Kyra Kazantzis, directing attorney at the Law Foundation of Silicon Valley, which represents the park's residents, said in a statement that a pledge from the county "could make a huge difference in preserving the Buena Vista residents' affordable housing."

"We hope this pledge will leverage other funding sources to help get us closer to a viable solution," Kazantzis said.

Despite their proposal, Simitian and Cortese in their memo to colleagues on the Board of Supervisors stated that they are not envisioning the county's long-term involvement in Buena Vista.

"To be clear, we are not proposing that the county either own or operate the Buena Vista Mobile Home Park," the memo states. "Rather, we believe that the appropriate use of these existing funds might provide the impetus necessary to turn the current conversation away from enabling the conversion ... to determining if and how the property can be preserved as a long-term supply of deed-restricted affordable housing."

Related content:

Buena Vista residents allowed to appeal mobile-home park's closure

Lawyers squabble over rules in appeal of Buena Vista's closure

Ruling brings closure to Palo Alto's Buena Vista

New report boosts effort to close Buena Vista Mobile Park

Buena Vista hearing opens in Palo Alto

Buena Vista owner offers eleventh-hour changes to relocation benefits

Survey shows neighborhood support for Buena Vista residents

Developer drops plan to buy Buena Vista Mobile Home Park

Comments

10 people like this
Posted by Winter
a resident of Barron Park
on Jan 20, 2015 at 1:40 pm

This is a great first step. Thank you Supervisor Simitan for you leadership.

Become a Friend of BV by going to fobv.org and help complete this gain toward a good outcome at Buena Vista.


2 people like this
Posted by Memories
a resident of Another Palo Alto neighborhood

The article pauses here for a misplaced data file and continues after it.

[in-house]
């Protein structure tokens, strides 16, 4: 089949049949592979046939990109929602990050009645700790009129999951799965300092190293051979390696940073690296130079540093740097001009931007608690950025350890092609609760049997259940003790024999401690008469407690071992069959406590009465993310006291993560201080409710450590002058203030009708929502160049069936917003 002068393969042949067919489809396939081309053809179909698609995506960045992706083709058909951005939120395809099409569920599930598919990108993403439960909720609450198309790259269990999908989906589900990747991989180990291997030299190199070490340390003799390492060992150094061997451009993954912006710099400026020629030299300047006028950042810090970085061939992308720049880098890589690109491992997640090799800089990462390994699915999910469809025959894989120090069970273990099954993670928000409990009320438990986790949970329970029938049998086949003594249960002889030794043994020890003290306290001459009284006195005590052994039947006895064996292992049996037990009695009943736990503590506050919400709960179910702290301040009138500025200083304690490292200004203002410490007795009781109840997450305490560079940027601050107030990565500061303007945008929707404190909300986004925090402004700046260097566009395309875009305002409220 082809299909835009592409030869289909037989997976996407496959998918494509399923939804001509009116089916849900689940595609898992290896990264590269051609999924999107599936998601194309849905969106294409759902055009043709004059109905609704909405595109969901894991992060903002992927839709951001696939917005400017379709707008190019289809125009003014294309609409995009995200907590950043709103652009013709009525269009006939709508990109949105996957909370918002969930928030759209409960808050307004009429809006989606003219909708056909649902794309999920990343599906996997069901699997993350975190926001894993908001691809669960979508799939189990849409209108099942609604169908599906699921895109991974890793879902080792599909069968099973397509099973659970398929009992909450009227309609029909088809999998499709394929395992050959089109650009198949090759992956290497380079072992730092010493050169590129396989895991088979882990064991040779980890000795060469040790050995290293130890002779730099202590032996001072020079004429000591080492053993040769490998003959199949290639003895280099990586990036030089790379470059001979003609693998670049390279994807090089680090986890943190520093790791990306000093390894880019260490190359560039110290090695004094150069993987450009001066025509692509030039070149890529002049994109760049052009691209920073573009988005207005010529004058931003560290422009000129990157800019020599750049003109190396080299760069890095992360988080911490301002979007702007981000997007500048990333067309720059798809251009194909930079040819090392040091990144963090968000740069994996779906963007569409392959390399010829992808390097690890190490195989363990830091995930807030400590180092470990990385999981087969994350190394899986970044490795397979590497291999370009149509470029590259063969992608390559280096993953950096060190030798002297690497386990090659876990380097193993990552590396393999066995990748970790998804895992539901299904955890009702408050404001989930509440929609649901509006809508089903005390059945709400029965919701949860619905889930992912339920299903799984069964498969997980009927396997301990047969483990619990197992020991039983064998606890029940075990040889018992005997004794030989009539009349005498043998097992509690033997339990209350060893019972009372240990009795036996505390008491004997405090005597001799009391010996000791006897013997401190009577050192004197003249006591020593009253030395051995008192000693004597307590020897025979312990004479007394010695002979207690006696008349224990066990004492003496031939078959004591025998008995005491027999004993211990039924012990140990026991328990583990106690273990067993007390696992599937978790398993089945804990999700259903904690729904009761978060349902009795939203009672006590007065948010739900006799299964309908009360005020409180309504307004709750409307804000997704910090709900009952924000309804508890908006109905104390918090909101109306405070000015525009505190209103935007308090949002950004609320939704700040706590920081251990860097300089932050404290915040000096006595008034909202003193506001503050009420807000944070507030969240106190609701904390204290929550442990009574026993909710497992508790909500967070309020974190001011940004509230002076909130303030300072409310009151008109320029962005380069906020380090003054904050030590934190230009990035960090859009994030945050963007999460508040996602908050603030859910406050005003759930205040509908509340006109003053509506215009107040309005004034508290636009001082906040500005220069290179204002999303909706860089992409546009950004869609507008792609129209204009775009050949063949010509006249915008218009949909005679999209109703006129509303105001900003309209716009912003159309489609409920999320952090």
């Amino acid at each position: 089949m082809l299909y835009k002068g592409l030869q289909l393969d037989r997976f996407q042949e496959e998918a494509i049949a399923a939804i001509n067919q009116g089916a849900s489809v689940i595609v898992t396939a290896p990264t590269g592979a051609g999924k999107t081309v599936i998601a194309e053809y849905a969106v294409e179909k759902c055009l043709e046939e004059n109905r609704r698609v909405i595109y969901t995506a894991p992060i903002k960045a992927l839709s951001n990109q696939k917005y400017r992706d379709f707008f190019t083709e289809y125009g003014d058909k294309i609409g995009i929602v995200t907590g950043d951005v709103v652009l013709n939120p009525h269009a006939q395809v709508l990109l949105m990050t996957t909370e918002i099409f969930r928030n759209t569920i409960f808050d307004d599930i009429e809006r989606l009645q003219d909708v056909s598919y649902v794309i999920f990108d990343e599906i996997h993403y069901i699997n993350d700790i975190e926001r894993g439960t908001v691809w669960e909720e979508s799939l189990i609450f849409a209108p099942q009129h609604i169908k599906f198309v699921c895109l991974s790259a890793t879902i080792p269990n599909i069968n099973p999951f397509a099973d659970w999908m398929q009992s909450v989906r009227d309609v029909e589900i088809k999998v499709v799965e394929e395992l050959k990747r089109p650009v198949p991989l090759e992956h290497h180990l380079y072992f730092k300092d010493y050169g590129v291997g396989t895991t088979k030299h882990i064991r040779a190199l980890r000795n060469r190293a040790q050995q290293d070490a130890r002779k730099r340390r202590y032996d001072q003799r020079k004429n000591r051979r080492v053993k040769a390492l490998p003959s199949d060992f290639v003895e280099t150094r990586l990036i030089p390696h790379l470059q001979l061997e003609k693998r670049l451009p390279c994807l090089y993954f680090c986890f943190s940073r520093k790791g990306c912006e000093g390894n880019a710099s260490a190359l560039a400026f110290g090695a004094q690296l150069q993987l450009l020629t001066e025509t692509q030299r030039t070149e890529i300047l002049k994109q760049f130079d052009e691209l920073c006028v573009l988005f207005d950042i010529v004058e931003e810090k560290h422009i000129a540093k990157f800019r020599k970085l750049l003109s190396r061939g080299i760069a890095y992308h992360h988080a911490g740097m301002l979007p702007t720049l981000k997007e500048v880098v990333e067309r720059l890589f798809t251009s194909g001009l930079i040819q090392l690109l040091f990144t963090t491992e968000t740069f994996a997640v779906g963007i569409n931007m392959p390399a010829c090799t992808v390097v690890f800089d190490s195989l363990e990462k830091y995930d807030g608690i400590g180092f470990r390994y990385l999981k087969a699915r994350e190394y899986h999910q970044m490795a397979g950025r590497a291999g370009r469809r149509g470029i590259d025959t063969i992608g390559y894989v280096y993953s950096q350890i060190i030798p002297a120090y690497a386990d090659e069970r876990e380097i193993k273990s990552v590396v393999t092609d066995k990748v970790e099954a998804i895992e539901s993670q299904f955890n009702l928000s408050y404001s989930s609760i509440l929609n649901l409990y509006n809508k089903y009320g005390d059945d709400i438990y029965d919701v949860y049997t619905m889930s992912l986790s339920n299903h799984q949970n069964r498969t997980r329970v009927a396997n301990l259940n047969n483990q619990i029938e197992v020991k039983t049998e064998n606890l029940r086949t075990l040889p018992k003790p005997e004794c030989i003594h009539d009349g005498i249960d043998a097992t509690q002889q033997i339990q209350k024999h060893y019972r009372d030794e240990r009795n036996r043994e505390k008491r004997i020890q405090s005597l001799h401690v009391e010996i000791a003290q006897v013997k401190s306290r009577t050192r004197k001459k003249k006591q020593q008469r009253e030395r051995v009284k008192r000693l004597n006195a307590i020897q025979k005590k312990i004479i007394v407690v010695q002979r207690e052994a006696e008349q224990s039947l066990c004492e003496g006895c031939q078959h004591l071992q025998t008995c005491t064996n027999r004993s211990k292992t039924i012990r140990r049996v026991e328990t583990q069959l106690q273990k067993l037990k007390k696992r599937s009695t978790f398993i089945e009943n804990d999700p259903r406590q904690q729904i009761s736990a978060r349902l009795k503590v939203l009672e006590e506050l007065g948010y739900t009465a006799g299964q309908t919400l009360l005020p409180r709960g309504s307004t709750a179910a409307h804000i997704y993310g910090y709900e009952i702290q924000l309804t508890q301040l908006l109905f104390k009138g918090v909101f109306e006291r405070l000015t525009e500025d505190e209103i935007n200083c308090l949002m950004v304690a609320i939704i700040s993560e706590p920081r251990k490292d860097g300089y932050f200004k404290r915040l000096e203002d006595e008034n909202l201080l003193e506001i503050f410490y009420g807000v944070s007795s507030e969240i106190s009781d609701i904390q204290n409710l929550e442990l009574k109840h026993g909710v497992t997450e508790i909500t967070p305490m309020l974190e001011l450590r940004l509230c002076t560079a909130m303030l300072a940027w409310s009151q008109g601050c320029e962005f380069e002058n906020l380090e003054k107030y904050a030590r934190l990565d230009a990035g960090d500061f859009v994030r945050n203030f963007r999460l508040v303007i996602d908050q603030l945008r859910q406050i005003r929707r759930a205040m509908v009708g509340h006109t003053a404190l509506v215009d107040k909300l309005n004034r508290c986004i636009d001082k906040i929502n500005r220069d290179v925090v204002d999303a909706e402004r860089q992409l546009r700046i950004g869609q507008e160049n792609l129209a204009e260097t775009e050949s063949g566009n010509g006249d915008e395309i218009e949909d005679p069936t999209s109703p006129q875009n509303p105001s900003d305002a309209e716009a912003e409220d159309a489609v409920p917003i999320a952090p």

on Jan 20, 2015 at 2:27 pm

Winter - why has it taken this long for the county to get involved? They've been on the line all along with regard to the loss of affordable housing at BV.


16 people like this
Posted by Bob
a resident of Adobe-Meadow
on Jan 20, 2015 at 3:25 pm

I spoke with the owner. His position is the land is not for sale. They want to develop the land with the existing zoning. This will not help these people.


6 people like this
Posted by Hulkamania
a resident of Duveneck/St. Francis
on Jan 20, 2015 at 4:38 pm

Hulkamania is a registered user.

Everything is for sale at the right price.


20 people like this
Posted by David
a resident of Another Palo Alto neighborhood
on Jan 20, 2015 at 4:38 pm

Why drag out this issue? [Portion removed.] Close it down and let the landowner develop it into something much nicer and cleaner.


5 people like this
Posted by MKIE
a resident of Barron Park
on Jan 20, 2015 at 8:33 pm

[Post removed.]


3 people like this
Posted by Bob
a resident of Adobe-Meadow
on Jan 20, 2015 at 9:32 pm

[Post removed.]


14 people like this
Posted by Carlos
a resident of Green Acres
on Jan 20, 2015 at 11:44 pm

Since politicians can play with taxpayers' money, they will bring up ideas and initiatives that will earn them some political goodwill, but it's the residents of this community(us) who will be paying for the consequences down the road.

The city should not get dragged into what's clearly a contractual situation between an owner and tenants, with legal arguments clearly supporting the owner's position.

For those who feel so strongly about supporting the residents of the mobile park, please open your wallets and homes to them, but don't expect taxpayers' money to support your private causes.


16 people like this
Posted by Dave
a resident of Adobe-Meadow
on Jan 21, 2015 at 8:10 am

Another useless local county worker offering up millions in public funds in order to drag this thing out. Of course it's not his money and it's politically expedient to look good at someone else expense. Shameless and unbelievable!


8 people like this
Posted by better idea
a resident of Duveneck/St. Francis
on Jan 21, 2015 at 9:26 am

I don't oppose local/regional government recognizing the need for affordable housing and thoughtfully creating plans to potentially incentivize developers.
I do oppose cherry picking individual projects (such as this one) to "buy" and "force" to remain a mobile home park or whatever - it is too liable to involve special interests, political connections. How to value the land/pricing has to involve market forces, not politicians currying favor and votes by spending taxpayer money.
I am sorry about the individual tenants' situations, but can't see it being appropriate for government to get involved in a specific private property case like this. We do have private property rights in this country, the right to re-develop and so on, within limits. It appears the owner is offering a generous relocation plan for tenants, that sounds like a good middle ground plan that is fair to all.


10 people like this
Posted by Timothy Gray
a resident of Charleston Meadows